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Strongly linked current flow in polycrystalline forms of the superconductor MgB2


The discovery of superconductivity at 39 K in magnesium diboride1, MgB2, raises many issues, a critical one being whether this material resembles a high-temperature copper oxide superconductor or a low-temperature metallic superconductor in terms of its behaviour in strong magnetic fields. Although the copper oxides exhibit very high transition temperatures, their in-field performance2 is compromized by their large anisotropy, the result of which is to restrict high bulk current densities to a region much less than the full magnetic-field–temperature (H–T) space over which superconductivity is found. Moreover, the weak coupling across grain boundaries makes transport current densities in untextured polycrystalline samples low and strongly sensitive to magnetic field3,4. Here we report that, despite the multiphase, untextured, microscale, subdivided nature of our MgB2 samples, supercurrents flow throughout the material without exhibiting strong sensitivity to weak magnetic fields3. Our combined magnetization, magneto-optical, microscopy and X-ray investigations show that the supercurrent density is mostly determined by flux pinning, rather than by the grain boundary connectivity. Our results therefore suggest that this new superconductor class is not compromized by weak-link problems, a conclusion of significance for practical applications if higher temperature analogues of this compound can be discovered.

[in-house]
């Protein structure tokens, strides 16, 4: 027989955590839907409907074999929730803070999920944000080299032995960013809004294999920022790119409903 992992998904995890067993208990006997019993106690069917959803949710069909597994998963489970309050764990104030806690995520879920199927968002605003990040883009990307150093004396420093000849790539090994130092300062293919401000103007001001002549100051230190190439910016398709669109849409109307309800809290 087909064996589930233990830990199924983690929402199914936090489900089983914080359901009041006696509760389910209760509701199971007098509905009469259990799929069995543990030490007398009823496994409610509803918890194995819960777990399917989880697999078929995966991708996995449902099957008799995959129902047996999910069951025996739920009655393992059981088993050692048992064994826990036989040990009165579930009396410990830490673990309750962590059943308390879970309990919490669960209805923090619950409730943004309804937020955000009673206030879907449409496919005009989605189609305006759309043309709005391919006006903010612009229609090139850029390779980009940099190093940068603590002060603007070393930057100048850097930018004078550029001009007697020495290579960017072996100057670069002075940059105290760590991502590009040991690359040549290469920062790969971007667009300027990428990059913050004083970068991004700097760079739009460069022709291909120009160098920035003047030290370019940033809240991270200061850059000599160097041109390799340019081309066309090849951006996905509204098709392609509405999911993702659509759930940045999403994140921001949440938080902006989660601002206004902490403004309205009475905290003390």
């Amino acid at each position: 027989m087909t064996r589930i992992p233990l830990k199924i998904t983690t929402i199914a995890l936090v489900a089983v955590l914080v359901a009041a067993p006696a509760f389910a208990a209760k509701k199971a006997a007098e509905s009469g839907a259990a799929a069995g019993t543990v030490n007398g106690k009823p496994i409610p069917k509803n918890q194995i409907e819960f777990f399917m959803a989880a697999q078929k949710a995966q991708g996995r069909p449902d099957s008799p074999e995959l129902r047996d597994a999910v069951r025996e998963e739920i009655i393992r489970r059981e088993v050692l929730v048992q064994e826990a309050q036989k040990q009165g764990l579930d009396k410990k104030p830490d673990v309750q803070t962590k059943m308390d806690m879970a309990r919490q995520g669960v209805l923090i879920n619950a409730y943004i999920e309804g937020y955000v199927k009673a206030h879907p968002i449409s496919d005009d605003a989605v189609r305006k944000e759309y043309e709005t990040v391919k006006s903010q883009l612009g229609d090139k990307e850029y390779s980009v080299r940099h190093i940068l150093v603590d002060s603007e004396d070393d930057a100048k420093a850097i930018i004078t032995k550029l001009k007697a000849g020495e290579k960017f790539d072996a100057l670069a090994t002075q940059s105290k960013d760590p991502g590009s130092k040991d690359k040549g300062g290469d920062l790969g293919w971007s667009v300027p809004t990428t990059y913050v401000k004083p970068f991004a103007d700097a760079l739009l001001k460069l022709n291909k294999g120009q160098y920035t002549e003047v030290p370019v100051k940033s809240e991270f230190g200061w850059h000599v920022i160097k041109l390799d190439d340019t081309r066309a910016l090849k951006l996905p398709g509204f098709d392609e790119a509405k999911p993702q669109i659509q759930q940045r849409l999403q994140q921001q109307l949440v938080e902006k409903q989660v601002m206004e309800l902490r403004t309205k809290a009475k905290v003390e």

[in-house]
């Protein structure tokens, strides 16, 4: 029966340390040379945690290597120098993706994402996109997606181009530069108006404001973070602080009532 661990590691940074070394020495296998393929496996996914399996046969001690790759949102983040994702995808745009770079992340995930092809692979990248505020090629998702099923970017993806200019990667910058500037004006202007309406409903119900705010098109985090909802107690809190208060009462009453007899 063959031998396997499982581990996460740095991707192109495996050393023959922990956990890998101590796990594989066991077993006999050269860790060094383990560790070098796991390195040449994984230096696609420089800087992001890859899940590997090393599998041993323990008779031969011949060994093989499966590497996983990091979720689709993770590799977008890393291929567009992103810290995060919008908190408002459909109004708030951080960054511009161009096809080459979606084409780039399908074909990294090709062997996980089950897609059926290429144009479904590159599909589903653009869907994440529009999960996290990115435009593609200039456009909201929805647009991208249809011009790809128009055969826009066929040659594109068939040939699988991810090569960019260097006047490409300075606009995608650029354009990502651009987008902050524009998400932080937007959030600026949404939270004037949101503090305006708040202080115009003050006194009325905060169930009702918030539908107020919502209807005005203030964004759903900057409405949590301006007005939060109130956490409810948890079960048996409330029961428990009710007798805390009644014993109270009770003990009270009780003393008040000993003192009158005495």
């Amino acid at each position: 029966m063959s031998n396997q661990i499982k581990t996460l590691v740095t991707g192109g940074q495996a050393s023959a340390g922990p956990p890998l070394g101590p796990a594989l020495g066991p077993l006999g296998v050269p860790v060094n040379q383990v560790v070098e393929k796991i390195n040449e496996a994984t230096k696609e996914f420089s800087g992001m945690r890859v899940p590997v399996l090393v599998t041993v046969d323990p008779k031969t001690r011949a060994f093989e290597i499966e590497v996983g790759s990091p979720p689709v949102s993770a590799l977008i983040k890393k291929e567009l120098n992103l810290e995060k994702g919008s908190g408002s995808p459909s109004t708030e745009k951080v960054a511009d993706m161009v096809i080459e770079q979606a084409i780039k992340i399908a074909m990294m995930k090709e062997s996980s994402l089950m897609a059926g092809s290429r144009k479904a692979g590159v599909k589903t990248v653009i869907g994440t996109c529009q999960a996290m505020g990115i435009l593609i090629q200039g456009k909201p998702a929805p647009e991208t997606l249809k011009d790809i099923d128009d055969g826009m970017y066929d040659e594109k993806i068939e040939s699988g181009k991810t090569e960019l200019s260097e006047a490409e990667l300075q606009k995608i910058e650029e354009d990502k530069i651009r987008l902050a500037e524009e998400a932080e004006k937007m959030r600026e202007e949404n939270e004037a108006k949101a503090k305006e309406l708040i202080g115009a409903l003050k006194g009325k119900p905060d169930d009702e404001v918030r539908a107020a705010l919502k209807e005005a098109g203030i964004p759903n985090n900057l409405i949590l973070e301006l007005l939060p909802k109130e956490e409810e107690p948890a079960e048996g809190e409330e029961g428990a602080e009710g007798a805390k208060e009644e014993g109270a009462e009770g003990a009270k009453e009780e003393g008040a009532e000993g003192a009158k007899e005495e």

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Figure 1: Dimensionless SI magnetic susceptibility as a function of temperature for the different MgB2 samples studied.
Figure 2: Summary of the field–temperature phase diagram for MgB2 from magnetization measurements.
Figure 3: Analysis of flux pinning.
Figure 4: Summary of microstructural and magneto-optical analyses.


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Work at the University of Wisconsin was supported by the US Air Force Office of Scientific Research, the US Department of Energy, and the US National Science Foundation through the MRSEC programme; work at Princeton University was supported by the US Department of Energy and the US National Science Foundation.

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Correspondence to D. C. Larbalestier.

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Larbalestier, D., Cooley, L., Rikel, M. et al. Strongly linked current flow in polycrystalline forms of the superconductor MgB2. Nature 410, 186–189 (2001).

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